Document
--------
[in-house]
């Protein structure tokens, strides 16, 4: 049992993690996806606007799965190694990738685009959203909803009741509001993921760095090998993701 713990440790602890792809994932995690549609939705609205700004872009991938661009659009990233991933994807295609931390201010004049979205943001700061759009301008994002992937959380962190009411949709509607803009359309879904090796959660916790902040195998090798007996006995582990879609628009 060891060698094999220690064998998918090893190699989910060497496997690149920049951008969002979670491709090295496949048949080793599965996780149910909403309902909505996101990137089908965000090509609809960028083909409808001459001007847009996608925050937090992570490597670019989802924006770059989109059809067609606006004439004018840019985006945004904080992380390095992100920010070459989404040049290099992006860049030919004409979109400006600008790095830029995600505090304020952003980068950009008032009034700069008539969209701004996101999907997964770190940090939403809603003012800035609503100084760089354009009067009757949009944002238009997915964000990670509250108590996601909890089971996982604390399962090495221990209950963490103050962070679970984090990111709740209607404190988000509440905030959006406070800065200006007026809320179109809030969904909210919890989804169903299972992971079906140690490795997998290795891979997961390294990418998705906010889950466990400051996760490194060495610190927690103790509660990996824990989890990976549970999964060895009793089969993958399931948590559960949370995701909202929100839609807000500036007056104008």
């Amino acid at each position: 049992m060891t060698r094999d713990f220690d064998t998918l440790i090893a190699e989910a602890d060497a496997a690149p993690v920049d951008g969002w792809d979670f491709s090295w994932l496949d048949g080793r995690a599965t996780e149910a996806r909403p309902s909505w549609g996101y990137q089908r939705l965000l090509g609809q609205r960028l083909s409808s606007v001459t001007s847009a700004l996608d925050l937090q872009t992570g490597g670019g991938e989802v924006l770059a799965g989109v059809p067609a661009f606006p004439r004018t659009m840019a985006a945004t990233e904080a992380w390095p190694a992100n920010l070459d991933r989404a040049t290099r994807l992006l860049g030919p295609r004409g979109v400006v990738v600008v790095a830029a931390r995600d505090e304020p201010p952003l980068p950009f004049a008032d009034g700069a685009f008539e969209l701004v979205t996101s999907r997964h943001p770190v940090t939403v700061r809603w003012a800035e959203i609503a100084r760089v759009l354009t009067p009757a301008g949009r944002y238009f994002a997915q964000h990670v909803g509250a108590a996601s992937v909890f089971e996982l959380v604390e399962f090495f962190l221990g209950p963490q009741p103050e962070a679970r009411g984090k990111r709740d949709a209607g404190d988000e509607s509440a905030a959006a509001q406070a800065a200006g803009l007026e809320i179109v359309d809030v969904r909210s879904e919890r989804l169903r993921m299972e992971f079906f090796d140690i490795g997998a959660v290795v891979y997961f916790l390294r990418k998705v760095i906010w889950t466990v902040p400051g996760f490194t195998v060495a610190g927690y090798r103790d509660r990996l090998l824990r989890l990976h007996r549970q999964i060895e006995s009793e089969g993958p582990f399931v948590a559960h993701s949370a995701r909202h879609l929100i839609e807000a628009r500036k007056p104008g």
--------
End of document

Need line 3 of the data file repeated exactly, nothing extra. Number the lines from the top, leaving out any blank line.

């Amino acid at each position: 049992m060891t060698r094999d713990f220690d064998t998918l440790i090893a190699e989910a602890d060497a496997a690149p993690v920049d951008g969002w792809d979670f491709s090295w994932l496949d048949g080793r995690a599965t996780e149910a996806r909403p309902s909505w549609g996101y990137q089908r939705l965000l090509g609809q609205r960028l083909s409808s606007v001459t001007s847009a700004l996608d925050l937090q872009t992570g490597g670019g991938e989802v924006l770059a799965g989109v059809p067609a661009f606006p004439r004018t659009m840019a985006a945004t990233e904080a992380w390095p190694a992100n920010l070459d991933r989404a040049t290099r994807l992006l860049g030919p295609r004409g979109v400006v990738v600008v790095a830029a931390r995600d505090e304020p201010p952003l980068p950009f004049a008032d009034g700069a685009f008539e969209l701004v979205t996101s999907r997964h943001p770190v940090t939403v700061r809603w003012a800035e959203i609503a100084r760089v759009l354009t009067p009757a301008g949009r944002y238009f994002a997915q964000h990670v909803g509250a108590a996601s992937v909890f089971e996982l959380v604390e399962f090495f962190l221990g209950p963490q009741p103050e962070a679970r009411g984090k990111r709740d949709a209607g404190d988000e509607s509440a905030a959006a509001q406070a800065a200006g803009l007026e809320i179109v359309d809030v969904r909210s879904e919890r989804l169903r993921m299972e992971f079906f090796d140690i490795g997998a959660v290795v891979y997961f916790l390294r990418k998705v760095i906010w889950t466990v902040p400051g996760f490194t195998v060495a610190g927690y090798r103790d509660r990996l090998l824990r989890l990976h007996r549970q999964i060895e006995s009793e089969g993958p582990f399931v948590a559960h993701s949370a995701r909202h879609l929100i839609e807000a628009r500036k007056p104008g």